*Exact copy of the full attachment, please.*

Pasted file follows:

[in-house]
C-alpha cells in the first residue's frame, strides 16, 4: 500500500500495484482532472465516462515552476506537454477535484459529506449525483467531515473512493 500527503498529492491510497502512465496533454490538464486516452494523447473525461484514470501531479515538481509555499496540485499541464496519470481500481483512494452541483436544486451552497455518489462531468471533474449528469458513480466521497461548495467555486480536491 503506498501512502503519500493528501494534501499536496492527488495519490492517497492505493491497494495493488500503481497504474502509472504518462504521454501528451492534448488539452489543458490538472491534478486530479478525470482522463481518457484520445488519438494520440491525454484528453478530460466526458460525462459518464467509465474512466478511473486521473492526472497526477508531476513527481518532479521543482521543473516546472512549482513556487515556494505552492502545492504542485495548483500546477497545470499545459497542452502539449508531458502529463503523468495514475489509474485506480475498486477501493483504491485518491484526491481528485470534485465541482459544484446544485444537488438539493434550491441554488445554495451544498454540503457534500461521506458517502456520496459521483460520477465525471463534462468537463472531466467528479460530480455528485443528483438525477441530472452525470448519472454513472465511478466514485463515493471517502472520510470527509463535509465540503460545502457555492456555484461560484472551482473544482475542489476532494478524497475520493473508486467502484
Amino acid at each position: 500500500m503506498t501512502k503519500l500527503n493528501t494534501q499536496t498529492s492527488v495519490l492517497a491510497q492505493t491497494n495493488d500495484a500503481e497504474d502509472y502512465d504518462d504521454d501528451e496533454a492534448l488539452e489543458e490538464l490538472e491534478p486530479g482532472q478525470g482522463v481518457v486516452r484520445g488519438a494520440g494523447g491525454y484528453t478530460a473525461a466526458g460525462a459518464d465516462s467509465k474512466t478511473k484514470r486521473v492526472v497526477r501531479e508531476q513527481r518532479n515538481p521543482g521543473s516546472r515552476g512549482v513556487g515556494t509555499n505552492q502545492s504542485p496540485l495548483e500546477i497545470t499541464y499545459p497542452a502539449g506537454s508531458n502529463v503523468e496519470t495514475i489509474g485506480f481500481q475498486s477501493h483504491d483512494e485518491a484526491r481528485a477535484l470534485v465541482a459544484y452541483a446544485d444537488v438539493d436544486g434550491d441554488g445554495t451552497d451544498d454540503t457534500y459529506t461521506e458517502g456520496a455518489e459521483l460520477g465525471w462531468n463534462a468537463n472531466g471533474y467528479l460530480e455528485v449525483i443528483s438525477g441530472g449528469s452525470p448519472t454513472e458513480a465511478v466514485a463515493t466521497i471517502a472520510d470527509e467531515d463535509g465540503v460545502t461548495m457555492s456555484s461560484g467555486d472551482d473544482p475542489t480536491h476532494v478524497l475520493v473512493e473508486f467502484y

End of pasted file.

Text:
[in-house]
C-alpha cells in the first residue's frame, strides 16, 4: 500500500500495484482532472465516462515552476506537454477535484459529506449525483467531515473512493 500527503498529492491510497502512465496533454490538464486516452494523447473525461484514470501531479515538481509555499496540485499541464496519470481500481483512494452541483436544486451552497455518489462531468471533474449528469458513480466521497461548495467555486480536491 503506498501512502503519500493528501494534501499536496492527488495519490492517497492505493491497494495493488500503481497504474502509472504518462504521454501528451492534448488539452489543458490538472491534478486530479478525470482522463481518457484520445488519438494520440491525454484528453478530460466526458460525462459518464467509465474512466478511473486521473492526472497526477508531476513527481518532479521543482521543473516546472512549482513556487515556494505552492502545492504542485495548483500546477497545470499545459497542452502539449508531458502529463503523468495514475489509474485506480475498486477501493483504491485518491484526491481528485470534485465541482459544484446544485444537488438539493434550491441554488445554495451544498454540503457534500461521506458517502456520496459521483460520477465525471463534462468537463472531466467528479460530480455528485443528483438525477441530472452525470448519472454513472465511478466514485463515493471517502472520510470527509463535509465540503460545502457555492456555484461560484472551482473544482475542489476532494478524497475520493473508486467502484
Amino acid at each position: 500500500m503506498t501512502k503519500l500527503n493528501t494534501q499536496t498529492s492527488v495519490l492517497a491510497q492505493t491497494n495493488d500495484a500503481e497504474d502509472y502512465d504518462d504521454d501528451e496533454a492534448l488539452e489543458e490538464l490538472e491534478p486530479g482532472q478525470g482522463v481518457v486516452r484520445g488519438a494520440g494523447g491525454y484528453t478530460a473525461a466526458g460525462a459518464d465516462s467509465k474512466t478511473k484514470r486521473v492526472v497526477r501531479e508531476q513527481r518532479n515538481p521543482g521543473s516546472r515552476g512549482v513556487g515556494t509555499n505552492q502545492s504542485p496540485l495548483e500546477i497545470t499541464y499545459p497542452a502539449g506537454s508531458n502529463v503523468e496519470t495514475i489509474g485506480f481500481q475498486s477501493h483504491d483512494e485518491a484526491r481528485a477535484l470534485v465541482a459544484y452541483a446544485d444537488v438539493d436544486g434550491d441554488g445554495t451552497d451544498d454540503t457534500y459529506t461521506e458517502g456520496a455518489e459521483l460520477g465525471w462531468n463534462a468537463n472531466g471533474y467528479l460530480e455528485v449525483i443528483s438525477g441530472g449528469s452525470p448519472t454513472e458513480a465511478v466514485a463515493t466521497i471517502a472520510d470527509e467531515d463535509g465540503v460545502t461548495m457555492s456555484s461560484g467555486d472551482d473544482p475542489t480536491h476532494v478524497l475520493v473512493e473508486f467502484y